Though our first title Two Trickster Tales from Russia featured my retelling of two fabulous Russian folktales, David’s illustrations and Fiona’s design, we only started with our own work as we knew we were taking a risk dipping a toe into the publishing water at all, and it was better to take that risk with our own work than gamble with someone else’s!  The first book was certainly a lot of work and a very steep learning curve. But it was great to work through the process, first of concept, then layout, then design, over many lively working meetings. The printing costs for the first print run were partly funded by an Indiegogo crowdfunding campaign, which received fantastic support from fellow authors, illustrators, librarians, teachers, readers, booksellers—and even other publishers!

Since then, we have published seven other books in the ‘Two Tales’ series. The wonderful authors who have worked with us to create these retellings of classic stories include Ursula Dubosarsky, Kate Forsyth, Duncan Ball, John Heffernan, Adele Geras, Margrete Lamond, and Gabrielle Wang. We were thrilled that they enjoyed working with us, and that they didn’t mind that as a tiny press, our advances are very small—though we pay standard royalties. The opportunity to work in an area they really love but find difficult to interest big publishers in, was often mentioned as a great drawcard by authors. A big plus for us in attracting such talented and well-known creators!

Though most of our illustrations for the Two Tales series were done inhouse by David or Fiona, we also worked with other emerging illustrators: Kate Durack, whose powerful work illustrates John Heffernan’s magisterial retellings of Mesopotamian tales; and Ingrid Kallick, whose magical pictures illustrate Margrete Lamond’s engaging retellings of Norwegian tales.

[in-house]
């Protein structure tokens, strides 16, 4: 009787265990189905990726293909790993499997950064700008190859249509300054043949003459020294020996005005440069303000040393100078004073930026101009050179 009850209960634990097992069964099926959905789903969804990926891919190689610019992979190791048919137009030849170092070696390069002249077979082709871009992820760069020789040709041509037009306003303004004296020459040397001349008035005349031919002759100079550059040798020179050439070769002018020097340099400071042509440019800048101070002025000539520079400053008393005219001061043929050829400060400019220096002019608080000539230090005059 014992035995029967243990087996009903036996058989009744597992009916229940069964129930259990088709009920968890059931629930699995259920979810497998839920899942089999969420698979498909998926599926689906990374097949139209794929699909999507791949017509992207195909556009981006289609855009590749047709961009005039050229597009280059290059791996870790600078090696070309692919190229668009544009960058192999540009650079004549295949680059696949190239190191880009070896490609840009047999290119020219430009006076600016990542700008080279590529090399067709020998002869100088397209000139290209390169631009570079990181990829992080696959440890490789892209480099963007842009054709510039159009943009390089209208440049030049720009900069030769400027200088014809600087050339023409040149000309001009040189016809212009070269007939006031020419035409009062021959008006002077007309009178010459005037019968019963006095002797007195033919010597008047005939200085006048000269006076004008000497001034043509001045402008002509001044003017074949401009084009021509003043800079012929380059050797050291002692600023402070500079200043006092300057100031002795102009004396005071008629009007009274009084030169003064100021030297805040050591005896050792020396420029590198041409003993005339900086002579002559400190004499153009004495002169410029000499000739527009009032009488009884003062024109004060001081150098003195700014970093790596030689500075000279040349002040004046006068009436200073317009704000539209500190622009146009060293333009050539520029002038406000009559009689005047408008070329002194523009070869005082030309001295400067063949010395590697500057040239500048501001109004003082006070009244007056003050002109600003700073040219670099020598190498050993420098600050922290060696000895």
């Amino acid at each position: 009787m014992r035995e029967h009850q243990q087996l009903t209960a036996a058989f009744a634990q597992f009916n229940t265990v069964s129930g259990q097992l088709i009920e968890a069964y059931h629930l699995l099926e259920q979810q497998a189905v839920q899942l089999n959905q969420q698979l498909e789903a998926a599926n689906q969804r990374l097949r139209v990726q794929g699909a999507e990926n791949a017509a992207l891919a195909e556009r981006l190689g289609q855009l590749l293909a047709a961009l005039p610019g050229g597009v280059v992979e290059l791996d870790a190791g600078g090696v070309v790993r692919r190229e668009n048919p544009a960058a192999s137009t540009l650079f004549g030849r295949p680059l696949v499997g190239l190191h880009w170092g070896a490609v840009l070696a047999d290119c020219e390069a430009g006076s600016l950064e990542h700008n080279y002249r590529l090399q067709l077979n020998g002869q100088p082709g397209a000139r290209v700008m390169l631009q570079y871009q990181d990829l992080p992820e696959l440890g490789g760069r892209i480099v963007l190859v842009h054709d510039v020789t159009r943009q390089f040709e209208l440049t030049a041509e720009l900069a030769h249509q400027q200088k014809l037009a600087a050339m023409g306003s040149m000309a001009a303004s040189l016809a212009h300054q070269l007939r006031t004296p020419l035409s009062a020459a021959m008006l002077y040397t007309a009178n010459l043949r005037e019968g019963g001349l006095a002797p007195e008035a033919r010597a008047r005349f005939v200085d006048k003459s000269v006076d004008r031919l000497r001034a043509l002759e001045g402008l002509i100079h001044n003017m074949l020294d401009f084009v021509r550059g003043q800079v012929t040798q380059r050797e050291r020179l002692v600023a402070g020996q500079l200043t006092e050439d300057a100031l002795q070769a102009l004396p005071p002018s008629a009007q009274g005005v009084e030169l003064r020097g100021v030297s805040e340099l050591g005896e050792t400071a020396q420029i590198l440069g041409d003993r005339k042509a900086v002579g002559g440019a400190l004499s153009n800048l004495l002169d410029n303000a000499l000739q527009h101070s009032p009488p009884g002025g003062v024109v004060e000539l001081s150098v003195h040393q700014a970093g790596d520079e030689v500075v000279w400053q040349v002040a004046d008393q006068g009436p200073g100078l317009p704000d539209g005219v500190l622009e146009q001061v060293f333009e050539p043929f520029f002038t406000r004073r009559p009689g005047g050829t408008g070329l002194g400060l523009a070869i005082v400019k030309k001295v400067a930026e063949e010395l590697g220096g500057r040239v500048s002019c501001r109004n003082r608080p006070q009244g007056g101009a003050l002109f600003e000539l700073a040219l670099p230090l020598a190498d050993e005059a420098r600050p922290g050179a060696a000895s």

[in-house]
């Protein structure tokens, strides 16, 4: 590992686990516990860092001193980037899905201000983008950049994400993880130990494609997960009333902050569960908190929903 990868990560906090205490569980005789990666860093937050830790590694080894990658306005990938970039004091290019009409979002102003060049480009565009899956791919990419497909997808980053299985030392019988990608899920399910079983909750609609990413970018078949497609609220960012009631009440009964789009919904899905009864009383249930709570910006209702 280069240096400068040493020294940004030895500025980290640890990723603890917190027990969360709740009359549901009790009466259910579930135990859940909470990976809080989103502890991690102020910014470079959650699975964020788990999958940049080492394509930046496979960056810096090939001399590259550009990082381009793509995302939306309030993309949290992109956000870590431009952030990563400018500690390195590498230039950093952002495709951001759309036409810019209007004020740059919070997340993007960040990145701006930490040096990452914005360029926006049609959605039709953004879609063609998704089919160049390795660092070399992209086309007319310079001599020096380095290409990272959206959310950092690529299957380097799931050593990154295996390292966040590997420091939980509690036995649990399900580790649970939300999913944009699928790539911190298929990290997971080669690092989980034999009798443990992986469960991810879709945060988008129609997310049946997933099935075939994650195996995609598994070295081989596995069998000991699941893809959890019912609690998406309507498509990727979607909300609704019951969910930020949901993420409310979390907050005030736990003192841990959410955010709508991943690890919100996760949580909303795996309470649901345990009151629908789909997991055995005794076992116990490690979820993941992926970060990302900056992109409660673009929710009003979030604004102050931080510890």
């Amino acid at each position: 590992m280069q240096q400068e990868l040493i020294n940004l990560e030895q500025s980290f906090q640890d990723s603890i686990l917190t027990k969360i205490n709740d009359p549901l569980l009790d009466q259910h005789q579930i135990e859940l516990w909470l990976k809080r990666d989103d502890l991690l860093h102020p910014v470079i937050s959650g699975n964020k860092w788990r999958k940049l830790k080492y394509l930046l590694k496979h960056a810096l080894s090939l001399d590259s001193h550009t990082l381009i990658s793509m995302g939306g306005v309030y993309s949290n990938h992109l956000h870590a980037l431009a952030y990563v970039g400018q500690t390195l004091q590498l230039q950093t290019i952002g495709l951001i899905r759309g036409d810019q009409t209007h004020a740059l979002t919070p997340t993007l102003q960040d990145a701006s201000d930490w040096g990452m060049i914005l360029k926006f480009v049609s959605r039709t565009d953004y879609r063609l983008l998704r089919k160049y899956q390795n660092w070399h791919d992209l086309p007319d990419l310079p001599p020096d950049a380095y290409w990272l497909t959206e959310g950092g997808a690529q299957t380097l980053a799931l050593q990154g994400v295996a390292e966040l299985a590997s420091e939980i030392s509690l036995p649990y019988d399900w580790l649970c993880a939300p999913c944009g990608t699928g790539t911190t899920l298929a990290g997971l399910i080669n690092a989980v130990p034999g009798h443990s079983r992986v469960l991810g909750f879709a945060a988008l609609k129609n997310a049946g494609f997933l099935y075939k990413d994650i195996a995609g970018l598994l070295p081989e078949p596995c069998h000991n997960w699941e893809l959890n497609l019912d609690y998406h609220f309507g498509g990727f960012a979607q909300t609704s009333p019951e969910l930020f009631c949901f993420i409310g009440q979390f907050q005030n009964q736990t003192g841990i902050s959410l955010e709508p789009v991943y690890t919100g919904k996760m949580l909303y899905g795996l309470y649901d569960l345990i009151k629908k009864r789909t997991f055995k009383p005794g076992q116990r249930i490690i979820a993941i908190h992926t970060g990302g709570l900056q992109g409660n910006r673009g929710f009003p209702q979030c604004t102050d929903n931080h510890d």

In just five short years, Christmas Press has acquired a reputation for beauty, fun and high quality, with excellent reviews in national publications, shortlistings for awards, international sales, and even a mention for one of our titles, Kate Forsyth and Fiona McDonald’s beautiful Two Selkie Stories from Scotland, in the most recent edition of the very prestigious Oxford Companion to Fairy Tales.

Christmas Press also publishes anthologies of original Christmas-themed stories, poems and illustrations, and in 2016 we debuted two new imprints: Second Look, for republications in print on demand form of out of print titles by well-known Australian children’s author; and Eagle Books, which concentrates on adventure fiction for readers 11 and up, whose launch title, also in 2016, was the first translation in over a hundred years of Jules Verne’s great classic adventure novel, Mikhail Strogoff, and was followed by, to date, two other fabulous adventure novels by contemporary authors, with more to come.

But although, after eight titles published in the Two Tales series, we have decided to concentrate on other types of books, we are immensely proud to have helped to bring these small but beautiful tales to a new generation of readers. That is truly something to celebrate!

www.christmaspresspicturebooks.com

 

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The Mirror of Honour and Love: a woman’s view of chivalry

I’ve always been interested in the Middle Ages, especially the chivalric period between the 12th and 15th centuries, and wrote this essay some years ago, after the publication of my historical fantasy trilogy, The Lay Lines Trilogy,  released in an omnibus edition as Forest of Dreams. The trilogy was inspired by the shadowy life and extraordinary work of 12th century writer Marie de France, one of the writers mentioned in this essay. I’m republishing the essay today and hope readers find it interesting–and with some relevance to our times as well!

THE MIRROR OF HONOUR AND LOVE:
a woman’s view of chivalry

by Sophie Masson

 

Chivalry. Isn’t that a bloke’s thing? Isn’t it do with being a man-at-arms, with strapping on armour, and sallying forth into the wildwood on your horse, your lady’s token on your arm, to right wrongs and do great deeds? Isn’t the only role of the woman in chivalry to be the inspirer, the Muse of a paragon of the knightly virtues? Well, yes–and no. Chivalry was much more than that. And its ideals encompassed both sexes, actively.